One of his more influential works was entitled, in typical Edwards fashion, A Careful and Strict Enquiry into the Modern Prevailing Notions of that Freedom of the Will, Which Is Supposed to be Essential to Moral Agency, Vertue and Vice, Reward and Punishment, Praise and Blame. Thank God it is known by its more popular and short title The Freedom of the Will. Edwards had many reasons to write about human freedom and choice and what sort of freedom humans had. Whereas the Greeks typically assumed that human beings naturally should choose the good and were puzzled why they most often did not, Edwards was a Christian who firmly believed that the human will was bent towards sin, not toward doing good. Edwards was no pessimist, but he was realistic about the strength of human desires regarding their choices.
Rather than simply talk about freedom of the will in terms of seeing the good and then doing it, Edwards argued that human beings do what they are most inclined towards. People always act according to their deepest desires.6 The problem with not doing what we ought is with our want to, not simply with our knowledge. This gives a much better understanding to why humans often know their duty and fail to follow through. Our desires can lead us away from what we even know to be the right path. This does not alleviate us of moral responsibility for our actions, but it does mean that we need new desires, new inclinations towards what is good, right and true.
As an aside, Christian thinkers in every age have understood that what is good is related to who God IS. Furthermore, what he wills for human beings according is always in accord with his own good, unchanging character.7 The character and nature of God grounds that which is good ontologically so that we might see our lives conform to his character ethically. The Christian tradition differed from that of the Greeks in that it saw human fallibility not simply in terms of wisdom or knowledge but in terms of deepest desires and inclinations. We needed to have our desires changed and set free from the law of sin and death so that we might be able to be changed to be more like God. We would do the good when we become more like the one that is good. The internal struggle of human beings, their wrestling with the weakness of will and the fallibility of our nature comes through clearly in the writings of St. Paul in his epistle to the Romans.
For the sake of brevity, I want to quote a portion of the seventh chapter of the book of Romans from a paraphrase of the New Testament. It brings to light quickly the human struggle we have been discussing here:
I can anticipate the response that is coming: “I know that all God’s commands are spiritual, but I’m not. Isn’t this also your experience?” Yes. I’m full of myself—after all, I’ve spent a long time in sin’s prison. What I don’t understand about myself is that I decide one way, but then I act another, doing things I absolutely despise. So if I can’t be trusted to figure out what is best for myself and then do it, it becomes obvious that God’s command is necessary. But I need something more! For if I know the law but still can’t keep it, and if the power of sin within me keeps sabotaging my best intentions, I obviously need help! I realize that I don’t have what it takes. I can will it, but I can’t do it. I decide to do good, but I don’t really do it; I decide not to do bad, but then I do it anyway. My decisions, such as they are, don’t result in actions. Something has gone wrong deep within me and gets the better of me every time. It happens so regularly that it’s predictable. The moment I decide to do good, sin is there to trip me up. I truly delight in God’s commands, but it’s pretty obvious that not all of me joins in that delight. Parts of me covertly rebel, and just when I least expect it, they take charge. I’ve tried everything and nothing helps. I’m at the end of my rope. Is there no one who can do anything for me? Isn’t that the real question? The answer, thank God, is that Jesus Christ can and does. He acted to set things right in this life of contradictions where I want to serve God with all my heart and mind, but am pulled by the influence of sin to do something totally different.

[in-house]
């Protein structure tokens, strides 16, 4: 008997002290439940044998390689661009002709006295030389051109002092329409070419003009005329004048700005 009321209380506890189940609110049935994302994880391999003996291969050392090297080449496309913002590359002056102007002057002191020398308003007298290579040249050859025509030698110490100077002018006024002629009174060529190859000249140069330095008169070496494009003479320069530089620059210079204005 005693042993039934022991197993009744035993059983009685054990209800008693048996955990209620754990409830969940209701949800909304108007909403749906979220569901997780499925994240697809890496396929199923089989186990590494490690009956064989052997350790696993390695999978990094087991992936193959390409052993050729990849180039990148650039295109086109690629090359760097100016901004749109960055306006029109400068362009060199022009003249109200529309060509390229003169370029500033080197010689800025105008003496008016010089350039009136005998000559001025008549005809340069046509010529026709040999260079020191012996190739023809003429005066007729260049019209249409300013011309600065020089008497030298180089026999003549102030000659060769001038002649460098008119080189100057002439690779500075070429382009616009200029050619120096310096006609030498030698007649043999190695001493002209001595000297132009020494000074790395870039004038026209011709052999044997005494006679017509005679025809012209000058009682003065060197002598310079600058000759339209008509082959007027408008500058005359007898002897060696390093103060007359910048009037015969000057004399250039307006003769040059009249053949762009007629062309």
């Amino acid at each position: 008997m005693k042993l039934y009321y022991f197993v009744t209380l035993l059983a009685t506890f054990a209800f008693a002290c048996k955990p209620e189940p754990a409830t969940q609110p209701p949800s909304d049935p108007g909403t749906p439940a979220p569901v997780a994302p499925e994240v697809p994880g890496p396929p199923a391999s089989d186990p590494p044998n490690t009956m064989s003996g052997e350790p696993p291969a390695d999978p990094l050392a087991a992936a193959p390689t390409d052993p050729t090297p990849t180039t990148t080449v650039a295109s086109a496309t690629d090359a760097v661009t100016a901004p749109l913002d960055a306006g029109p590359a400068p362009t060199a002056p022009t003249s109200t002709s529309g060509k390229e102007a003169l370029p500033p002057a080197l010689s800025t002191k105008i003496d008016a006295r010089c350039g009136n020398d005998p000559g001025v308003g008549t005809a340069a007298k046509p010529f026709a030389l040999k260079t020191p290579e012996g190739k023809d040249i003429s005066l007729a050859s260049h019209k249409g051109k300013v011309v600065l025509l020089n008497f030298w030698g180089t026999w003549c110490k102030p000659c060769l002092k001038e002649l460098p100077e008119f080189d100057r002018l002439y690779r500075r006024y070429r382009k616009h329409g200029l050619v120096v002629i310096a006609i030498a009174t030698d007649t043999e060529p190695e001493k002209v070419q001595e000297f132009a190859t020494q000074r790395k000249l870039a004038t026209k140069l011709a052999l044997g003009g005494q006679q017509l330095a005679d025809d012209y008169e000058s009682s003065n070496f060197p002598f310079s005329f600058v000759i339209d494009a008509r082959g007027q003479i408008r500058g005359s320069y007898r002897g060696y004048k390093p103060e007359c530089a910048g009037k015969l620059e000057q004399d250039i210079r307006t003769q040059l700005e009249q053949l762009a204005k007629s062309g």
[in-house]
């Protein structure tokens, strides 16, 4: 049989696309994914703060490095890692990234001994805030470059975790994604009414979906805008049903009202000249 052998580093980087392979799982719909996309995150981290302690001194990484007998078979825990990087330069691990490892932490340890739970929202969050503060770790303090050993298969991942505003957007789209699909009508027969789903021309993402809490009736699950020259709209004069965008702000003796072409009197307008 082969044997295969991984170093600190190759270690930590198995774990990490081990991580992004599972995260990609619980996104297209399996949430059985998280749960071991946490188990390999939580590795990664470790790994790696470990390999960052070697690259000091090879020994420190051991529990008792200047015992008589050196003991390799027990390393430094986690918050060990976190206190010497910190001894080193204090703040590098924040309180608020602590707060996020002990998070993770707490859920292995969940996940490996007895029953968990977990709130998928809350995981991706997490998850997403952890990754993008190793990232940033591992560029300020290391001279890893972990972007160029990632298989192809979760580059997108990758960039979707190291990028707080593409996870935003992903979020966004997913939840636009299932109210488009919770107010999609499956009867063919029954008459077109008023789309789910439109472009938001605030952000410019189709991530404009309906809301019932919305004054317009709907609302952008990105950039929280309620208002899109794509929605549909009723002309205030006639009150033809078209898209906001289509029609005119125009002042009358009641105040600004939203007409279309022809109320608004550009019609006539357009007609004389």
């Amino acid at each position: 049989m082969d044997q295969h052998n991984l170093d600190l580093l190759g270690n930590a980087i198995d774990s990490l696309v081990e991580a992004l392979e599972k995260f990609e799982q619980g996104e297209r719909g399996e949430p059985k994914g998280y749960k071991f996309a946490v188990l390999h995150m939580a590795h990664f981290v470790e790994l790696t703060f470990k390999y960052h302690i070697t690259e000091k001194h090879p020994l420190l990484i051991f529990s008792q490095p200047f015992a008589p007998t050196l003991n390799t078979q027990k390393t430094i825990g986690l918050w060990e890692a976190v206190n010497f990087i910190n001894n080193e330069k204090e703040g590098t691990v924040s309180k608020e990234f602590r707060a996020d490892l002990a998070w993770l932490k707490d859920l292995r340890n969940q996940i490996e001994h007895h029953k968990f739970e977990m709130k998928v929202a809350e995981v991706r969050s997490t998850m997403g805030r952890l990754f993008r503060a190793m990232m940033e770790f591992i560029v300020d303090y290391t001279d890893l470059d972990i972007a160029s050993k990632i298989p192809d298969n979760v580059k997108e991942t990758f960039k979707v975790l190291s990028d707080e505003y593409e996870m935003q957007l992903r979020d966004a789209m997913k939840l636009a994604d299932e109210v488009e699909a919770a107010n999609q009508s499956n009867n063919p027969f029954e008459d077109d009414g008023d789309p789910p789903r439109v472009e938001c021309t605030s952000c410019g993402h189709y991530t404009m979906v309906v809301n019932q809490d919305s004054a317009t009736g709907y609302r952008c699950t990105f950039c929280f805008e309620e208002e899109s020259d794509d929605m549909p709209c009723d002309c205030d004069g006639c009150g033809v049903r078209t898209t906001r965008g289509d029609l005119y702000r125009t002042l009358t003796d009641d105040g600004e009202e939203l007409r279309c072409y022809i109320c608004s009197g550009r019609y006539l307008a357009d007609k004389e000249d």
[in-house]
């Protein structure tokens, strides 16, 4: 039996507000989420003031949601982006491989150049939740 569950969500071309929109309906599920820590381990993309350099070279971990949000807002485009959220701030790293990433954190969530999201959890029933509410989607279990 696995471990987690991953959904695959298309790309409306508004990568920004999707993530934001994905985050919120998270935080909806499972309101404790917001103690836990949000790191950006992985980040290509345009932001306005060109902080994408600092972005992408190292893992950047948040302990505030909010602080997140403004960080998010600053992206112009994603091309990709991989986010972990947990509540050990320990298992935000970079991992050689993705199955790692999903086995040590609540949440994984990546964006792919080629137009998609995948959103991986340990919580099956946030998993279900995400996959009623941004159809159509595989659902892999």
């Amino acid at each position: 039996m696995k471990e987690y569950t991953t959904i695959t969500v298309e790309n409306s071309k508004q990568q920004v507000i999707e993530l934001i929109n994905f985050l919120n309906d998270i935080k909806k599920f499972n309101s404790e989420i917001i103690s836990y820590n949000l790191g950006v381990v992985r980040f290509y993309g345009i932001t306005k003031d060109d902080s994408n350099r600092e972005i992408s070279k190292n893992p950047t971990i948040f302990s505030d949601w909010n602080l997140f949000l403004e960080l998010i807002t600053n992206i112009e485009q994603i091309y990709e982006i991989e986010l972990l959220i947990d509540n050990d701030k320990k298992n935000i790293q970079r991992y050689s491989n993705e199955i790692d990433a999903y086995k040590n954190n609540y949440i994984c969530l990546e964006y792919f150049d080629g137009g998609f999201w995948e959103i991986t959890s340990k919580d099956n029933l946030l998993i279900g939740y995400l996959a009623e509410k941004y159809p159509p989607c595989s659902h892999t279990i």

Though a complete explanation of this text is beyond the scope of this essay, I want you to see the internal struggle described. Here we find a human being struggling to do the good he sees revealed in the law of God (for simplicity think of the 10 commandments) but yet he sees another power at work within him. Indwelling sin has made him a prisoner to his own desires so that even when he wants to do the good he often falls short. Rather than a better education he feels he needs to be set free, he needs help from outside of himself. This insight is offensive to those who have their minds set on fixing themselves. Pride in human beings will not face the truth that they need to be rescued, forgiven and changed. Yet the human struggle and internal wrestling with sin is real as is its power.